I love photography, it helps me remain happy. I haven’t taken many photos since my macbookpro died during the summer though. You can view my pictures on Pinterest.

UBC Wreck BeachMarch 2014: UBC Wreck Beach

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Gloucoma specialist appointment: Eye pressure levels normal

Humphrey Machine Visual Field TestJune 2012: Humphrey Machine Visual Field Test

Originally when I was diagnosed with multiple myeloma, I was given pamidronate to help my bones remain strong as part of my pre-bone marrow transplant treatment. Multiple myeloma is a cancer of the blood plasma located in bone marrow, meaning that cancer can cause my bones to break or result in bone pain. I had a bad reaction, contracted ocular inflammation, and ended up being treated by my Glaucoma Specialist.

High eye pressure makes glaucoma more likely, so it is important that my eye pressure remains normal. Thankfully, the procedure to check my eye pressure (called ocular tonometry), showed my eye pressure levels to be normal. My left eye was 18, my right eye was 19. The backs of my eyes were also examined without any problems being shown. When I have chemo next year, I expect the dexamethasone will cause elevated eye pressure, requiring eye drops to lower them.

Due to the variety of eye issues I’ve had, my Specialist ordered a Humphrey Visual Field Test right after (e.g. a number of years ago I had a stroke in my visual cortex caused by TTP, a rare blood disorder). Basically I sit down in a chair with a clicker and when I see a light flash or move in my periphery I will press the clicker. Each eye was tested. The entire procedure took 20-25 minutes. I will be contacted if the test shows any problems with my eyes.

I love photography and use it for my mental and physical health. I haven’t taken many photos since my macbookpro died during the summer though. You can view my pictures on Pinterest.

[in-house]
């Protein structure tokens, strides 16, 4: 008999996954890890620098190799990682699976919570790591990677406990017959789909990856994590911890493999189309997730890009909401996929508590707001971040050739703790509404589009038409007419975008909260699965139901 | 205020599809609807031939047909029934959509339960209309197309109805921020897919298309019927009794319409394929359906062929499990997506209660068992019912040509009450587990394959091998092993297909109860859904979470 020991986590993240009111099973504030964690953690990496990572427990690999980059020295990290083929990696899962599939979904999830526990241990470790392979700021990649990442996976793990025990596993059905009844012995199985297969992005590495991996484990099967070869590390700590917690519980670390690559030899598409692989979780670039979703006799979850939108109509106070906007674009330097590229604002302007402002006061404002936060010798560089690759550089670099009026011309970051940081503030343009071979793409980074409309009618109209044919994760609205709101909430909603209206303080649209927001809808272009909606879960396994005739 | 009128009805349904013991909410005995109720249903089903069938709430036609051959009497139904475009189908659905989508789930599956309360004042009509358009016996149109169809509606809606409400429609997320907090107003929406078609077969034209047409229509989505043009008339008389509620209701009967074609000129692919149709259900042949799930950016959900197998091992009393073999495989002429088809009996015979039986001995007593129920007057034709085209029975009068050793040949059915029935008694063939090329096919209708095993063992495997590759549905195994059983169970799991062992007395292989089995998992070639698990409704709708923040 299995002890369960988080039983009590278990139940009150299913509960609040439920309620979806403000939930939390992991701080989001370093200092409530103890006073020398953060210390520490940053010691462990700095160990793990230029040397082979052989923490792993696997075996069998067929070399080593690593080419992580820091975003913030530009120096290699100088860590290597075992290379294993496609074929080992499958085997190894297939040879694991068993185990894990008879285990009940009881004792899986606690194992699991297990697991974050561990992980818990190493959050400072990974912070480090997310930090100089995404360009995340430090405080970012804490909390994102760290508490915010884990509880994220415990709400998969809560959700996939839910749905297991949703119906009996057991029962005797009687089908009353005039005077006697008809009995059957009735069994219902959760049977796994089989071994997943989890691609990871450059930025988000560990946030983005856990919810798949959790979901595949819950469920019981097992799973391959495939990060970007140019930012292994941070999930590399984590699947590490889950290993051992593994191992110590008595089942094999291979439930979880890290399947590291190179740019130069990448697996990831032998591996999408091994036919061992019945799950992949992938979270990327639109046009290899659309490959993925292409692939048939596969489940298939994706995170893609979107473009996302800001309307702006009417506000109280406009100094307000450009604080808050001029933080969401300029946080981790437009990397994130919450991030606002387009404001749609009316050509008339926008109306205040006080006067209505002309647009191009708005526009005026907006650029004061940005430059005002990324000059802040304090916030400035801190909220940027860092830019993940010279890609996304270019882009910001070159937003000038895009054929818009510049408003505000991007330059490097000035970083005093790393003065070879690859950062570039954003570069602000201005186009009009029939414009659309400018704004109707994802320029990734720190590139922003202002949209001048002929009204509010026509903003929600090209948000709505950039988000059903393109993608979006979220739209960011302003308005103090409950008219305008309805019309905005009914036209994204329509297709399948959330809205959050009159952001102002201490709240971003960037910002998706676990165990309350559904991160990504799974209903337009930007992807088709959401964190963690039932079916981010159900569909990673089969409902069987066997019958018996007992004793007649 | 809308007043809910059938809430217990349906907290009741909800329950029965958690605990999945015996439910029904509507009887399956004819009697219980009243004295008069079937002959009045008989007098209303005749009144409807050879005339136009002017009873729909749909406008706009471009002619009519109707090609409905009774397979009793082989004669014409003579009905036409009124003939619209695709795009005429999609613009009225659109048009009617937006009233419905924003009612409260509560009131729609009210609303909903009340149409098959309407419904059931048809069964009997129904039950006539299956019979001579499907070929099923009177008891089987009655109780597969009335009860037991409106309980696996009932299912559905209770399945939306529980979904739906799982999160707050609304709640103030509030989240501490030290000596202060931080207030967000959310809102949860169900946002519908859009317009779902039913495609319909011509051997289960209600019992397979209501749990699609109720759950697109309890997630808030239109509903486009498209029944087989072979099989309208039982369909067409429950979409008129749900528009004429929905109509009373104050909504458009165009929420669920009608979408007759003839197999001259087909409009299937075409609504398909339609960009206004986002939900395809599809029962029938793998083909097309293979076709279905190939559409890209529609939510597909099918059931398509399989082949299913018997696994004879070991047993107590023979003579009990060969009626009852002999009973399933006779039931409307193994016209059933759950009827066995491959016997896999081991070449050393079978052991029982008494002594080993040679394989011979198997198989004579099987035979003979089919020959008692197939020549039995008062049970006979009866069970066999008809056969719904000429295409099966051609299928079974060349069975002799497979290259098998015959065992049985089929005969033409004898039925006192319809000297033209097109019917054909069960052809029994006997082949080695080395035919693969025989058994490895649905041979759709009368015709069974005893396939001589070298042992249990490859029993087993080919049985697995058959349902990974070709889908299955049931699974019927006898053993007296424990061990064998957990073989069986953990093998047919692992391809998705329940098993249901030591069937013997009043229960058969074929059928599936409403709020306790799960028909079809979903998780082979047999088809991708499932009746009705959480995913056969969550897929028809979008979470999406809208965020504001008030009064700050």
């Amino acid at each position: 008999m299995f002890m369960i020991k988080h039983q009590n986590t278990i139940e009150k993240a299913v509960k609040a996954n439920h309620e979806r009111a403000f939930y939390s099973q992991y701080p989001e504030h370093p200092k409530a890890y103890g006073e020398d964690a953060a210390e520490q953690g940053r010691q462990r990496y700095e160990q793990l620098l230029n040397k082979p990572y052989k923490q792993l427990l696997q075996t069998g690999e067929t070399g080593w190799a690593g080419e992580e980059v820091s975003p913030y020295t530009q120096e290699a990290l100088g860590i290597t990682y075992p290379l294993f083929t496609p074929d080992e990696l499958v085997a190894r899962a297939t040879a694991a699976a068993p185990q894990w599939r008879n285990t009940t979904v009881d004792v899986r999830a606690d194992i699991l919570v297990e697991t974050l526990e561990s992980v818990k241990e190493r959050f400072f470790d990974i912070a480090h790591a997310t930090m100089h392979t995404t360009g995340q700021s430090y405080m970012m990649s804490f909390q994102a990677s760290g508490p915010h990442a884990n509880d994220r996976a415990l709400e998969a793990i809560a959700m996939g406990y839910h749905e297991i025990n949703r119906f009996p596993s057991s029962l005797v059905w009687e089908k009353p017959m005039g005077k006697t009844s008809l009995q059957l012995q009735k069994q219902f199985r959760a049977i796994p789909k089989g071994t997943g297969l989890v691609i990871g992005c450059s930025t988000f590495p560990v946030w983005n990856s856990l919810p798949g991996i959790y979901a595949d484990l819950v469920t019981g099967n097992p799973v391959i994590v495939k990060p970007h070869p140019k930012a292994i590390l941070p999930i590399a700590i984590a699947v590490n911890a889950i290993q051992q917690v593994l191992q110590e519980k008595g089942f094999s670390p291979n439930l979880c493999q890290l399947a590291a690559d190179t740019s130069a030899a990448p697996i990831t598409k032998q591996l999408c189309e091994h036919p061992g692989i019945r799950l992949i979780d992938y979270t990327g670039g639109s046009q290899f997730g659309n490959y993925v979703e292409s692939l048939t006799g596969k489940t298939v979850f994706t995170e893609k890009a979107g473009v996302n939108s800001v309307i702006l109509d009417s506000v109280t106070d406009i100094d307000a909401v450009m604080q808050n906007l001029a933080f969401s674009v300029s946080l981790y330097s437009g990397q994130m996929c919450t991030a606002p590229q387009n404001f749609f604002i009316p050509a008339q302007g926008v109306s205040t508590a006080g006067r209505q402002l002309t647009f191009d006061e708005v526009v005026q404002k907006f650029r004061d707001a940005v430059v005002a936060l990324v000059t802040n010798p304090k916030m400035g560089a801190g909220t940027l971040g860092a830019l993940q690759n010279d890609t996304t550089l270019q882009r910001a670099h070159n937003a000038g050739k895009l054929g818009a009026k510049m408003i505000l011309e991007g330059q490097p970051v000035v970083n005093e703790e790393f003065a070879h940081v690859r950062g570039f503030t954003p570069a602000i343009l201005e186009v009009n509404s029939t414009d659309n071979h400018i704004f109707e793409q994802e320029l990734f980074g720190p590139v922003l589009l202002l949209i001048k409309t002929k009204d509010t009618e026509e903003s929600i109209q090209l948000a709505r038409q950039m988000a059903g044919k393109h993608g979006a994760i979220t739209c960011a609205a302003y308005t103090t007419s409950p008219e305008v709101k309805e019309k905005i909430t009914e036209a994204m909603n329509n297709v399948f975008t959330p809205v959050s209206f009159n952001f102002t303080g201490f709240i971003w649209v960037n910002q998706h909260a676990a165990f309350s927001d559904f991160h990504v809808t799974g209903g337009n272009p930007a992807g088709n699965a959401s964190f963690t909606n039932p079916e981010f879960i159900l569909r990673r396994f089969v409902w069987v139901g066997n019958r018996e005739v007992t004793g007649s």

Spanning the FraserMay 2014: Canada Line Fraser River Bridge

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Countdown to chemo 5: Higher cancer levels

Nov Blood TestLast week I had my blood test and I was able to view the results the next day online through a free service called myehealth, that is available in my province. A new person took my blood and they were understanding when I told them I needed to take a photo afterwards. What is also cool, is that a technician passed by, noted that they hadn’t seen me for a while, and asked how I was doing.

These are strange days. I’m sitting here looking at my blood test results and really not understanding what everything means. Broadly I realize that I have higher cancer levels, but I’m also worried about whether there are larger issues I should be concerned about. Sometimes blood test results provide more questions than answers. I am remaining calm though. I have an excellent Hematologist and I know I will be contacted if any blood test reveals problems that need be addressed before my next scheduled appointment.

Serum Proteins (Electrophoresis & Immunoglobulins) (g/L)
Date Albumin Beta Globulin 2 Gamma Globulin igG igA igM
Reference Range 34.0-53.0 1.8 – 4.8 5.1 – 15.0 6.7 – 15.2 .70 – 4.00 .40 – 2.30
Nov 41.3 11.8 5.5 16.9 .37 .36
Oct 46.2 9.5 6.4 14.8 .39 .27
Sept 45.1 6.2 7.1 12.8 .36 .21
July 45.9 4.9 6.9 10.8 .34 .25
June 45.3 4.0 6.6 9.9 .33 .30
May 46.5 3.5 7.3 9.2 .33 .26
Apr 47.9 2.8 7.0 9.2 .28 .23
Mar 48.3 2.8 7.0 8.9 .31 .33
Feb 51.4 2.8 6.4 7.7 .24 .38
Jan 47.6 3.0 6.2 7.5 .17 .33
Nov 45.6 3.5 5.1 7.1 .14 .10

Test comment: There is a monoclonal band (approx. 9 g/L) in the beta 2 region. This band was previously identified as IgM lambda. Polyclonal immunoglobulins are not suppressed.

Hematology Profile
Date WBC Hemoglobin Platelet Count Neutrophils
Reference Range 4.0 – 11.0 135 – 170 150 – 400 2.0 – 8.0
Nov 2.7 130 265 1.3
Oct 4.1 139 305 2.1
Sept 3.7 135 241 1.8
July 2.9 133 247 1.4
June 3.4 135 265 1.8
May 3.2 138 294 1.5
Apr 2.3 137 243 0.9
Mar 2.0 135 211 0.8
Feb 2.0 132 208 0.9
Jan 1.9 124 217 0.7
Nov 2.2 118 220 1.1

In addition, the following Hematology Profile measures were slightly below normal:

Hematocrit .39 (.4 – .5)
MCV 81 (82 – 98)
Lymphocytes 1.1 (1.2 – 3.5)

Staying positive!

To recap: I have Multiple Myeloma, a rare blood cancer. It is incurable, but treatable. From February to November 2013, I received Velcade chemo through weekly in-hospital injections as an outpatient. In October, I found out my cancer had returned, and sometime in 2015, I expect to be in treatment again.

I love photography and use it for my mental and physical health. I haven’t taken many photos since my macbookpro died during the summer though. You can view my pictures on Pinterest.

Winter Sunset on Wreck BeachJanuary 2013: UBC Wreck Beach